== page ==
Shou Sugi Ban: Ben’s Wooden Surfboard Workshop Experience

14 . 01 . 17

​When a person says that they intend to take a blowtorch to their freshly finished wooden surfboard before it goes off to be laminated, you could forgive us for raising our eyebrows somewhat.  But it’s happened more than once, and on this latest (second) occasion it was more than a cursory tickle. 

Ben had talked to James about his intentions to char the surface of the surfboard that he was making with us right from the get-go; it’s a traditional Japanese process called Shou Sugi Ban and is an incredible, if somewhat counter-intuitive, method of improving the durability and aesthetic appearance of timber.

Shou Sugi Ban translates as “burnt Cedar board” and is a process that was used by Japanese carpenters to finish exterior cladding and fencing that dates back to at least the 1700s.  It developed from the practice of using driftwood collected from beaches because it was found that the weathering process of being exposed to saltwater and sun improved the wood’s durability whilst offering a unique appearance.  As the practice became increasingly popular, demand outpaced the supply of naturally occurring driftwood and so Japanese carpenters looked for other techniques to weather timber.  They came up with a process of charring the upper 3-5mm of a plank of Sugi (Cryptomeria japonica, also known as Japanese Cedar), cooling it, cleaning it and then finishing the blackened timber with a natural oil.  The result is a blackened plank that is virtually maintenance free and is said to be resistant to rot, pests and (paradoxically) fire.

Shino and Ken Mori’s home in Southern California with shou sugi ban cladding and decking, designed by architect Sebastian Mariscal, via Dwell.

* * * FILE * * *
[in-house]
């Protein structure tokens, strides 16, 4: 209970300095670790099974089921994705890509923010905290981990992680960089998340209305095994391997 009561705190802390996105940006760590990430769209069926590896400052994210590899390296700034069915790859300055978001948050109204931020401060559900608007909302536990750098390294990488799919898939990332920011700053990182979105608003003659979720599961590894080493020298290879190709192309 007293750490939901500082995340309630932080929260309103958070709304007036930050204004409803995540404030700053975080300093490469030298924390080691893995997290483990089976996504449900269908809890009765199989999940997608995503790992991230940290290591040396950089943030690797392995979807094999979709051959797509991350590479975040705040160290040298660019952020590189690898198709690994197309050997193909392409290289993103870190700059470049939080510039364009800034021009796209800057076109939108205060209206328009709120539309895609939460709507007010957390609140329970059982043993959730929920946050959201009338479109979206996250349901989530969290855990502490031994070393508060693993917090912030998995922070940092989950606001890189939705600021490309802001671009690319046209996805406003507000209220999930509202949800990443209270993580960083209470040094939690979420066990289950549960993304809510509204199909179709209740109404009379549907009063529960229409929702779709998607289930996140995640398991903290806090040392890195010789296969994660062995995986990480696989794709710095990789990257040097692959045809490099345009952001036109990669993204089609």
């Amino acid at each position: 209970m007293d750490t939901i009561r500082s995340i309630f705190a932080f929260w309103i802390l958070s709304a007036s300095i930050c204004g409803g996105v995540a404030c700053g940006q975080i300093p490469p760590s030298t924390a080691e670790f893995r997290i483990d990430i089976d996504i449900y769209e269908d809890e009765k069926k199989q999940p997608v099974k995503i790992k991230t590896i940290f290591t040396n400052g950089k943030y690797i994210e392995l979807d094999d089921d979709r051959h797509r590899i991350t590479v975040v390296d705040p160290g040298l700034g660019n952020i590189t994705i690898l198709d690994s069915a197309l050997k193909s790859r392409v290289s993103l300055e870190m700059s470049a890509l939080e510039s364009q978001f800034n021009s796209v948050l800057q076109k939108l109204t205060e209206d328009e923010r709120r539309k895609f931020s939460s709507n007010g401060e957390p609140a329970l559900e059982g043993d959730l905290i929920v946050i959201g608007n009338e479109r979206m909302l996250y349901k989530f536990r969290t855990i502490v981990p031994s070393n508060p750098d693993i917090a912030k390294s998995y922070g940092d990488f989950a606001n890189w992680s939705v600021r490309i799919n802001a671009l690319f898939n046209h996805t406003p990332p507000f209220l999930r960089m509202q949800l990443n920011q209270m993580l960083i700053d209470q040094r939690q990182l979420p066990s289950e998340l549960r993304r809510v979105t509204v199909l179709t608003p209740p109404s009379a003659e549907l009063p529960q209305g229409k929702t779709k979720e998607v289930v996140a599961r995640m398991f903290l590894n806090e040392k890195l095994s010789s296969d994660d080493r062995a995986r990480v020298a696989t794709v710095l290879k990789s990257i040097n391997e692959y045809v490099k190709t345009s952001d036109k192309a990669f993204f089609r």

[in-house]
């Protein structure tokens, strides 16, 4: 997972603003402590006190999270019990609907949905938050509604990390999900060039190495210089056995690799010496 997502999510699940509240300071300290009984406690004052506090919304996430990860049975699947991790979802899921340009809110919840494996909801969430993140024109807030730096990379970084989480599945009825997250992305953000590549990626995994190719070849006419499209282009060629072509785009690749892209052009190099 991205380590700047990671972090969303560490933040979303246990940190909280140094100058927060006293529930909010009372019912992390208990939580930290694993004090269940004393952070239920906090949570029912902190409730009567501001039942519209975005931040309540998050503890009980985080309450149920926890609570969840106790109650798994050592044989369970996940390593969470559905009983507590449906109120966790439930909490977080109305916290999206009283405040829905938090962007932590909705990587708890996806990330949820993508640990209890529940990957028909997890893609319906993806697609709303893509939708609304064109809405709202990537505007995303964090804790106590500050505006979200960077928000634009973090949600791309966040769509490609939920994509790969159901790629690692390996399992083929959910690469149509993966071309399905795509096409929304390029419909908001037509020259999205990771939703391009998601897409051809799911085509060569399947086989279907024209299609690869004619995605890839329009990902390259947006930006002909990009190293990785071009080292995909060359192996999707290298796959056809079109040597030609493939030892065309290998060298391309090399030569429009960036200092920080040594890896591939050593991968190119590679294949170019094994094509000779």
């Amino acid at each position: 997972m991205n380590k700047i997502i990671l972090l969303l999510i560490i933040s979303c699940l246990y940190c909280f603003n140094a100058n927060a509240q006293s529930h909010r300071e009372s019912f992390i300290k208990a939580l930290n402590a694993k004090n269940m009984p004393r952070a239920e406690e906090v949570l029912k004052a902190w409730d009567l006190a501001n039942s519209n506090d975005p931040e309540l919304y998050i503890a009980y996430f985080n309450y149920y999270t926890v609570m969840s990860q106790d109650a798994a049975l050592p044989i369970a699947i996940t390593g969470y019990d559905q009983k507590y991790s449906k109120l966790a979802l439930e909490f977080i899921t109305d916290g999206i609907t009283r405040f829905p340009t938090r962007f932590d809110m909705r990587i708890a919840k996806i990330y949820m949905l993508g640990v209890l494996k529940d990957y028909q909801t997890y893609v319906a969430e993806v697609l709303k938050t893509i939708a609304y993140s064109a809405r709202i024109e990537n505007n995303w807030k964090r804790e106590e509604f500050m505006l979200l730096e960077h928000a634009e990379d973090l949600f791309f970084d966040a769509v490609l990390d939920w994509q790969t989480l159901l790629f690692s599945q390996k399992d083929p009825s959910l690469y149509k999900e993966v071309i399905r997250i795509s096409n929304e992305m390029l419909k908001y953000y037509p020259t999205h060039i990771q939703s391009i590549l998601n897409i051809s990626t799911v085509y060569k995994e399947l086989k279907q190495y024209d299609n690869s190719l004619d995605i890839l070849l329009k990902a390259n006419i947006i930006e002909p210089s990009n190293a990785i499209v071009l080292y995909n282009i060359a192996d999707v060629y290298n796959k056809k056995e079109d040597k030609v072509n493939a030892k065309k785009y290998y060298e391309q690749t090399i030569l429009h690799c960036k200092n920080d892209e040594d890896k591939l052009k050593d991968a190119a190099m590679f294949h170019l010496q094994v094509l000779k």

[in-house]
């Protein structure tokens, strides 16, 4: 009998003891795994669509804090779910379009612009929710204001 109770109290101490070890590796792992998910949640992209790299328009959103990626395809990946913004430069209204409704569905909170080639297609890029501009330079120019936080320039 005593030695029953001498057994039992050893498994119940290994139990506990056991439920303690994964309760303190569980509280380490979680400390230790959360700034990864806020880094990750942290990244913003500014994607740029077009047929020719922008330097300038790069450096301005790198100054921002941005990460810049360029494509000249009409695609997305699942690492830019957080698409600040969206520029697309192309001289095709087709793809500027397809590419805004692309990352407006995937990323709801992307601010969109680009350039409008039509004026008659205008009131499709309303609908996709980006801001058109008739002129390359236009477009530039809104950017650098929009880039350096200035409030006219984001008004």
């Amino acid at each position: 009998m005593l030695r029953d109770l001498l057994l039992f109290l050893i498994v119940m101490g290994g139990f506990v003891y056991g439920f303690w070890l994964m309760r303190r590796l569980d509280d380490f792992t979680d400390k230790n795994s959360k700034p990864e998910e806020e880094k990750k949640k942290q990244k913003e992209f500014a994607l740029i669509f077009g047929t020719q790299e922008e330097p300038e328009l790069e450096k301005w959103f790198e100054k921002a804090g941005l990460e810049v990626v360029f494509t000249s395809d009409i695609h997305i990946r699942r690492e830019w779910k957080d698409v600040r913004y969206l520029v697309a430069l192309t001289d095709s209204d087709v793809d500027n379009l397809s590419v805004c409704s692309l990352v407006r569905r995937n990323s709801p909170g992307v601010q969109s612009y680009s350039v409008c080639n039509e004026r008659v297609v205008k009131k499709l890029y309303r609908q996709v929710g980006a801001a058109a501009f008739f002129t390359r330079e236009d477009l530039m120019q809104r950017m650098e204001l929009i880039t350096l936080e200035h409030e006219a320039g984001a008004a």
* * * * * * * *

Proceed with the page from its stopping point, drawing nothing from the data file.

Through the late nineteenth and twentieth century, the use of shou sugi ban declined in Japan due to the twin effects of the introduction of modern cladding materials and the short supply of timber.  Since the beginning of this century it has been rediscovered, and has grown in popularity with Western Red Cedar and Southern Cypress being used most commonly.

A fire station in rural Oregon, USA, featuring shou sugi ban clad crew quarters designed by Hennebery Eddy Architects, via DeZeen.

Ben wanted to fade the charred effect on the deck and bottom skins of his 7’2” Coaster, from incredibly black and deep at the tail through to clean timber in the front third of the board.  Because the denser winter growth didn’t char as readily as the summer growth, his board has a beautifully contrasting grain pattern.  The whole process took an hour or so, outside the workshop doors on the (thankfully sunny) Friday afternoon of his December workshop week.  With damp tea towels and a fire extinguisher on-hand just in case, he carefully moved a blowtorch across the surface of his newly completed surfboard, never pausing over one spot and on the odd occasion that an orange flame licked across the board, being quick to blow it out.  We all spent some time watching, holding his surfboard steady, and rubbing our fingers over the charred surface in curiosity.

Ben’s surfboard is now being laminated, a process that will further enhance the depth and richness of the charred surface. He’ll be collecting an incredibly unique surfboard, and we’re really excited that he’ll be surfing it at some of our favourite breaks near the workshop.  We can’t wait to share a few waves with Ben and his special shou sugi ban surfboard.

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